Oil supply cuts by key producers could have negative implications for markets, the head of the International Energy Agency (IEA) said on Nov. 19, appealing to market players to use “common sense.”
IEA chief Fatih Birol, speaking at a news conference with central European energy ministers in Bratislava, said markets were currently well supplied but spare capacity in Saudi Arabia was thin and cuts by key players could tighten markets.
“Currently markets are very well supplied but we should not forget that spare capacity in Saudi Arabia is very thin, therefore cutting the production significantly today by key oil producers may have some negative implications for the markets and further tightening the markets,” he said.
“My appeal to all producers and consumers across the world is to have common sense in these difficult days.”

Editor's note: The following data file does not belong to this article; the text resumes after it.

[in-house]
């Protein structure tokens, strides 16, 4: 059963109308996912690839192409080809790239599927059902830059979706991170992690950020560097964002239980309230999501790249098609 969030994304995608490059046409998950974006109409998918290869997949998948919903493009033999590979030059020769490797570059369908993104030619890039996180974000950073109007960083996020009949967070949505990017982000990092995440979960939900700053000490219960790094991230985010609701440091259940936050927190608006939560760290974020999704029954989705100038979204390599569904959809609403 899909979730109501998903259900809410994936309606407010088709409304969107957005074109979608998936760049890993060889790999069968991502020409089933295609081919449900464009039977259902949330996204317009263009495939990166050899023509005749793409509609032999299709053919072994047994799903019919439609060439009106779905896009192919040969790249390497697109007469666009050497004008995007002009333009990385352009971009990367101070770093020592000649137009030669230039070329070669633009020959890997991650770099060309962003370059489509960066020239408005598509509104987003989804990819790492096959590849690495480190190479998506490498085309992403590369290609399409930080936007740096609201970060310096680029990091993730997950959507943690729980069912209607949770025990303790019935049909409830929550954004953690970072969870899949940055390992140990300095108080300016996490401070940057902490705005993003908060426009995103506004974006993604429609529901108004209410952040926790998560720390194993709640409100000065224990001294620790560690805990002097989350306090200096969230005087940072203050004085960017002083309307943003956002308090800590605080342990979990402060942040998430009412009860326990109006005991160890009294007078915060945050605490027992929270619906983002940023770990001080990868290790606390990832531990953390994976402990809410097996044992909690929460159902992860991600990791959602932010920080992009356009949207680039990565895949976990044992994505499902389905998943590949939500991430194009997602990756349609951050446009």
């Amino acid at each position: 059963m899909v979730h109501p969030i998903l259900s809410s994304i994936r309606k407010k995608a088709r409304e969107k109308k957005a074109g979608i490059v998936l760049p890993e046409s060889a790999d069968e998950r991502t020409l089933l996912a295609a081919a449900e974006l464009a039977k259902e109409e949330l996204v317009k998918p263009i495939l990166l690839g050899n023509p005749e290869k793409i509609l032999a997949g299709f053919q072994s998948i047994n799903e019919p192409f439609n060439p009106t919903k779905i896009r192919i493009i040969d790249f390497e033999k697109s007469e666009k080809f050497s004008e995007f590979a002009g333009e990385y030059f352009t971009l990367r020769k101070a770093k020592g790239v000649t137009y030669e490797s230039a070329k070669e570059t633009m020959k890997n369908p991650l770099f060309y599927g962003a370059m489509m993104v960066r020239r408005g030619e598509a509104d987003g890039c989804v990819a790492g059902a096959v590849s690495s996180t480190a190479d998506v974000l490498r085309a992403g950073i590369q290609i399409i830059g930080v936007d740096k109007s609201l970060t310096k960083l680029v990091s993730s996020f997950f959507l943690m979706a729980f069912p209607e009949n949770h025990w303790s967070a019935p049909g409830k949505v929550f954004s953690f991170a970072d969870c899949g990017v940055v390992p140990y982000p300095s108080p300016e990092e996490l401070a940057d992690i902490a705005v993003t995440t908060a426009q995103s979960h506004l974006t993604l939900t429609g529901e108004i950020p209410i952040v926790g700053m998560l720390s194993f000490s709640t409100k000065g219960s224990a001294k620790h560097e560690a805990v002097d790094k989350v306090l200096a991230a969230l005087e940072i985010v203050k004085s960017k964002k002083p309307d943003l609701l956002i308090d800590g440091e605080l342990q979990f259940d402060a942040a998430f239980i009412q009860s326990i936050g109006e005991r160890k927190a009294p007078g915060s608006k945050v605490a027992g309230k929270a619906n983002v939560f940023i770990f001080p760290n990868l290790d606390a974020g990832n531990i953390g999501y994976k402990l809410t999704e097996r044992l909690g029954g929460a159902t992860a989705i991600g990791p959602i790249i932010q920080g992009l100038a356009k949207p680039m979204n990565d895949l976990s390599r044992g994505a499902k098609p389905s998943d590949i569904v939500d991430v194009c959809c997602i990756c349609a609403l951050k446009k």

The Organization of the Petroleum Exporting Countries, led by Saudi Arabia, is pushing for the group and its partners to reduce output by 1 million barrels per day (MMbbl/d) to 1.4 MMbbl/d to prevent a buildup of unused fuel.
Oil rose for a fourth session in a row on Nov. 19, buoyed by the prospect that Saudi Arabia will push OPEC and maybe Russia to cut supply towards the end of this year.
Russian Energy Minister Alexander Novak said on Nov. 19 that Russia, which is not an OPEC member, planned to sign a partnership agreement with the group, and that details would be discussed at OPEC’s Dec. 6 meeting in Vienna.
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